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GLENN LOURY: I certainly endorse the idea that if you're seeing behavior very widespread, the idea that it's rooted in personal character traits is not a plausible hypothesis. Something systemic must be going on. It doesn't follow from that that courageous acts of heroism and courage couldn't be disruptive, in a way, so as to restore. I mean, I'm reminded of this old argument. I'm sure you're familiar with Elizabeth Noelle-Neumann, the political scientist.
JONATHAN HAIDT: I love that essay. I just read it a few months ago. Yes.
The spiral of silence, where where everybody keeps quiet because they don't know that their opinion, which is held by many others as well, but because the others are not speaking, they don't know it and they stay quiet as well. And, of course, that situation is rife for radical disruption in the sense that it can unravel. And once a few people start expressing an idea that is being suppressed by others because they think no one else holds it, it can sweep into play.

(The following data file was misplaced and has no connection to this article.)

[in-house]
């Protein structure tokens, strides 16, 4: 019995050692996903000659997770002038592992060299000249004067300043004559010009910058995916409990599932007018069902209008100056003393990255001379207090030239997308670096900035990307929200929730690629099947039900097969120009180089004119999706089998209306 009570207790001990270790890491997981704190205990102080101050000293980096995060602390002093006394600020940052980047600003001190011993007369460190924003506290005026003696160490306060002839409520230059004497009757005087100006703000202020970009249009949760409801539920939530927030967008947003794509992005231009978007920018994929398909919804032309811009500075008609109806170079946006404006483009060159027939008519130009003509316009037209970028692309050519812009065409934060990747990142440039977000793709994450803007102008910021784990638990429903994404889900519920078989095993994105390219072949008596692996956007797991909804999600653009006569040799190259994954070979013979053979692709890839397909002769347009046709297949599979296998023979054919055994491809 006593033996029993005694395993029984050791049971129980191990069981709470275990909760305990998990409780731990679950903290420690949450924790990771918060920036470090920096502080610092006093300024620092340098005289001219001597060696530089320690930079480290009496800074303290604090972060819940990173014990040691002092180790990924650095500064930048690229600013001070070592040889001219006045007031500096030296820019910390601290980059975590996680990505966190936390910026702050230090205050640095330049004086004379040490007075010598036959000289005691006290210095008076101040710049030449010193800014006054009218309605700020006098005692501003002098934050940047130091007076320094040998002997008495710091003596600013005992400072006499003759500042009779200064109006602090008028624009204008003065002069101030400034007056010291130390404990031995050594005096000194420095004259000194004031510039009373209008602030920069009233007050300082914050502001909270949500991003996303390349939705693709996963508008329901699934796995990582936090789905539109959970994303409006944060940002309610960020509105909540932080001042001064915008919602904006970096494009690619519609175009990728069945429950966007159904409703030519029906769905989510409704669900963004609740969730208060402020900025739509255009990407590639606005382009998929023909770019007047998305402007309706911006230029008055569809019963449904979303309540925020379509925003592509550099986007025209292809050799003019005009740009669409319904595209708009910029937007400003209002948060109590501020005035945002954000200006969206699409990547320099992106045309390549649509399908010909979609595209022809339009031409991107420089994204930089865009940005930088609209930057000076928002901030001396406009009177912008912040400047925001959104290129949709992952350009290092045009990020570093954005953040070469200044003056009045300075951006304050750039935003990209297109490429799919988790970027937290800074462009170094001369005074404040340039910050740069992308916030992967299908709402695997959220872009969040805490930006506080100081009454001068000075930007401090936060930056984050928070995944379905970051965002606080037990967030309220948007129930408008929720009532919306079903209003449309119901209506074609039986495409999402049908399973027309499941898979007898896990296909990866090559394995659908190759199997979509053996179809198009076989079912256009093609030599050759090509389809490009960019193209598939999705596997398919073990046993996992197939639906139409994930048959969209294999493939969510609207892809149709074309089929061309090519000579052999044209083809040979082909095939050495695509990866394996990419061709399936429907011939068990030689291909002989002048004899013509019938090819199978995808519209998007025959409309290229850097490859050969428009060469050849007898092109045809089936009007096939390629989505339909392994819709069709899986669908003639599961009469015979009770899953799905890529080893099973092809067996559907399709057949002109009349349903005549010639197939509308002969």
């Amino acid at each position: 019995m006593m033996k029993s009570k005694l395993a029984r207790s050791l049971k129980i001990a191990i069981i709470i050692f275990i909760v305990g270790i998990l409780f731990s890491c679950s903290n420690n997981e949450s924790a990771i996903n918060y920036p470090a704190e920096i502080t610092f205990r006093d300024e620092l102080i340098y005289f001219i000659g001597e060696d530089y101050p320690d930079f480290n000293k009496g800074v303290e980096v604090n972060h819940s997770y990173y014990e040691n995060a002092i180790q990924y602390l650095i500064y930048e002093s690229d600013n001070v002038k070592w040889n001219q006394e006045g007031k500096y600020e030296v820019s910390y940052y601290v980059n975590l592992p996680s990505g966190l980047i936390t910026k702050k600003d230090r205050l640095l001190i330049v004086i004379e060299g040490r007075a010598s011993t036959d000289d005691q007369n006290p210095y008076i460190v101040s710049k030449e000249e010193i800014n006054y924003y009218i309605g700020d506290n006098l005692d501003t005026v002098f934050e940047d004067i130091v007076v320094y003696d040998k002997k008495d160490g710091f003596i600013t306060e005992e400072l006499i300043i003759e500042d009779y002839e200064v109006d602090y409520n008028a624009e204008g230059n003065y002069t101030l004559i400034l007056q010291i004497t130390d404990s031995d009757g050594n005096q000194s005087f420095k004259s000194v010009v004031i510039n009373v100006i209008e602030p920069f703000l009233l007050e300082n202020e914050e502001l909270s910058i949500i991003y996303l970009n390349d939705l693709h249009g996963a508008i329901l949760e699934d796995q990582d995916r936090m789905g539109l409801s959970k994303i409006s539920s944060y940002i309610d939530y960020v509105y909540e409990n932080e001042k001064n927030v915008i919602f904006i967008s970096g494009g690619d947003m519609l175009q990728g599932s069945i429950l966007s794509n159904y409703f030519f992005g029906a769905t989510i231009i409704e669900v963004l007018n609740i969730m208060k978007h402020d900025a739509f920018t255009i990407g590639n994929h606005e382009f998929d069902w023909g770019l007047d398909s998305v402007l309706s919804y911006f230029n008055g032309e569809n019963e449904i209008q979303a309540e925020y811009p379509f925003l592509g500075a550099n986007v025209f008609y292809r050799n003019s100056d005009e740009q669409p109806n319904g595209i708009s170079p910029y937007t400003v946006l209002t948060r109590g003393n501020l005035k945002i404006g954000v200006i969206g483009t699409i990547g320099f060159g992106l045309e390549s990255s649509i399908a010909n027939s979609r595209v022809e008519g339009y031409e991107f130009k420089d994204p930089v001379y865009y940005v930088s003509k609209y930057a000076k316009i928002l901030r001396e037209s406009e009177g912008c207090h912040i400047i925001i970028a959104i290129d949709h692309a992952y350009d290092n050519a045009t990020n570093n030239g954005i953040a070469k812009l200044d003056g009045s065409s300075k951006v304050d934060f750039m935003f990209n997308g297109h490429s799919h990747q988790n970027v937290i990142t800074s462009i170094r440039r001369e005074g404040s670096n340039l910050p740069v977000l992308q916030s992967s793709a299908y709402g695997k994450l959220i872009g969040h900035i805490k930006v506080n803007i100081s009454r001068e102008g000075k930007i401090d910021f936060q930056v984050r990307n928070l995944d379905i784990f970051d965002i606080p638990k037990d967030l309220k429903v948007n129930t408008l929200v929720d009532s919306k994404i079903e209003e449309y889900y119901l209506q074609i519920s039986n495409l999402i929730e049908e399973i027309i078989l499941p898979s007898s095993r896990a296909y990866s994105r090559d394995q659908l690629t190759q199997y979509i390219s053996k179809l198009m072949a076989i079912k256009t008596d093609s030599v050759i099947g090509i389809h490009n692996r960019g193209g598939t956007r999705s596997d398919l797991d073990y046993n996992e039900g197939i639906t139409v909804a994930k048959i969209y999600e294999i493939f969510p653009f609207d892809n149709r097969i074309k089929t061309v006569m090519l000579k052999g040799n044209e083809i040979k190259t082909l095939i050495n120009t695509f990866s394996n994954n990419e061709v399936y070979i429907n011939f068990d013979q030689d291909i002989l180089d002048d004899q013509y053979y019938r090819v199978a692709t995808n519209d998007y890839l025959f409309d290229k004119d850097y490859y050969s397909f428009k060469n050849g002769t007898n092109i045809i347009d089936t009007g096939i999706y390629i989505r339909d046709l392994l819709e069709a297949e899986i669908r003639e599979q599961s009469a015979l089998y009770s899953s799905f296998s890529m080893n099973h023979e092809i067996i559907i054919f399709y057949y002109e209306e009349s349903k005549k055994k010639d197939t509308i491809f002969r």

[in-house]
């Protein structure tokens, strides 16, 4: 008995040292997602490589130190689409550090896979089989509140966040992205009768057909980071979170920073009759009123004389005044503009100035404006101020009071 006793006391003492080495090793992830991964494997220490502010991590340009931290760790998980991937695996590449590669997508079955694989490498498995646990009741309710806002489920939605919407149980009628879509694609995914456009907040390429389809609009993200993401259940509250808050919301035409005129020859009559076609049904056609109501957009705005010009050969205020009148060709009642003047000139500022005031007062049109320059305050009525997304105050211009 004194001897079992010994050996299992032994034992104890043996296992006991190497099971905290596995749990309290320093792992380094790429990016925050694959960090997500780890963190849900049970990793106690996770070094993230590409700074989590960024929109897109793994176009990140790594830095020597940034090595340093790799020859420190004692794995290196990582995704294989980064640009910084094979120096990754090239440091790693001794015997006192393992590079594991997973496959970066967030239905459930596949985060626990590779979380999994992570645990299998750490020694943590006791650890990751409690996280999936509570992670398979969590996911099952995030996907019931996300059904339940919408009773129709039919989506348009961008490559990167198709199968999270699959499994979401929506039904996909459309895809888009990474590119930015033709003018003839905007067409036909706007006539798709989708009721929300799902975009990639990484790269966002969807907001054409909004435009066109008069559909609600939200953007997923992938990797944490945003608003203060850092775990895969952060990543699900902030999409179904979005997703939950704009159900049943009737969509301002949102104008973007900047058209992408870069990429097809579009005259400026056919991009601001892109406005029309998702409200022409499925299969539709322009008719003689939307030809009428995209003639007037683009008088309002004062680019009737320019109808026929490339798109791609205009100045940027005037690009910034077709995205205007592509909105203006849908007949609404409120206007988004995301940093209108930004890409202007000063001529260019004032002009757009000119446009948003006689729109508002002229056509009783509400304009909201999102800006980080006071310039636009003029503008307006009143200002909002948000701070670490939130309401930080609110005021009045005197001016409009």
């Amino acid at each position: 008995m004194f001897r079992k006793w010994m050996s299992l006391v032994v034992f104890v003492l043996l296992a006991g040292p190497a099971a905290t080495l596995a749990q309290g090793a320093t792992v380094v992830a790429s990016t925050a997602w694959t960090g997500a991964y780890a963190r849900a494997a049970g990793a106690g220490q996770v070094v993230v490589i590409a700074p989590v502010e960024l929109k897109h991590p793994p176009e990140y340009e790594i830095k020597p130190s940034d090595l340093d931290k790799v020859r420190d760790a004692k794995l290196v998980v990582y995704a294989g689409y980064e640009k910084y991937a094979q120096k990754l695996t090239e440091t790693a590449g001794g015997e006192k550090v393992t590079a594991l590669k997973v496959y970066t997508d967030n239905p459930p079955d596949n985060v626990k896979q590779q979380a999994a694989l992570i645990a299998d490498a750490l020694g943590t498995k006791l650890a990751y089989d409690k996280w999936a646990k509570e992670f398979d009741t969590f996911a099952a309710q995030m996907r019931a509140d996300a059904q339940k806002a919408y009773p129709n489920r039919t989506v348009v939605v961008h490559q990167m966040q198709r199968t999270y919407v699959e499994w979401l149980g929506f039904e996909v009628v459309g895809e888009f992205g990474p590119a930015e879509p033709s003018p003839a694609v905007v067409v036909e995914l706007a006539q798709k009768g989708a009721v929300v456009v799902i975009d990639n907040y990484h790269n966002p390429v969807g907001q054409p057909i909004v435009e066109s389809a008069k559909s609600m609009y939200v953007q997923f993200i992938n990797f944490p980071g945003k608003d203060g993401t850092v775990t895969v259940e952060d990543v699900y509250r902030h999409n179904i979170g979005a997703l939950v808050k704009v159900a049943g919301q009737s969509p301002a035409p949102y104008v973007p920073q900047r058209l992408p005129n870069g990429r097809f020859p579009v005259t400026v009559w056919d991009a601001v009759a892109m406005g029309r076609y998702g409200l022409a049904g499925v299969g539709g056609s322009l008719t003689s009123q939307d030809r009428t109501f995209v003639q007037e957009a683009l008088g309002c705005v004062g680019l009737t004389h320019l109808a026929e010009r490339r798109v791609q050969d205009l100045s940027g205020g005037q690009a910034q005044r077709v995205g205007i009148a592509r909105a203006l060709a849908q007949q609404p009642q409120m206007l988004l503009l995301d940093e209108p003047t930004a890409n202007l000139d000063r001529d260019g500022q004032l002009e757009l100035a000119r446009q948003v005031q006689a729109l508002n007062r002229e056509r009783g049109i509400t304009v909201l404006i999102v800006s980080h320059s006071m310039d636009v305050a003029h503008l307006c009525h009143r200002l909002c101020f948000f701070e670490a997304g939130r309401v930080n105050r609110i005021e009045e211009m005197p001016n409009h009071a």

Can you address my question about, you say the president of Yale is a coward. You said Robert Zimmer at the University of Chicago, he stands out. Where are the alumni? Where are the donors, the various other stakeholders that are at play? And isn't there a political corrective bound to come into action if you don't get leadership? That is, demagogues. Demagogues on the right. People like Donald Trump can rise to tremendous power just by tapping into the sense that, you know, the institutions are failing us and the loss of trust that people have, because everyone is fearful about saying the emperor has no clothes.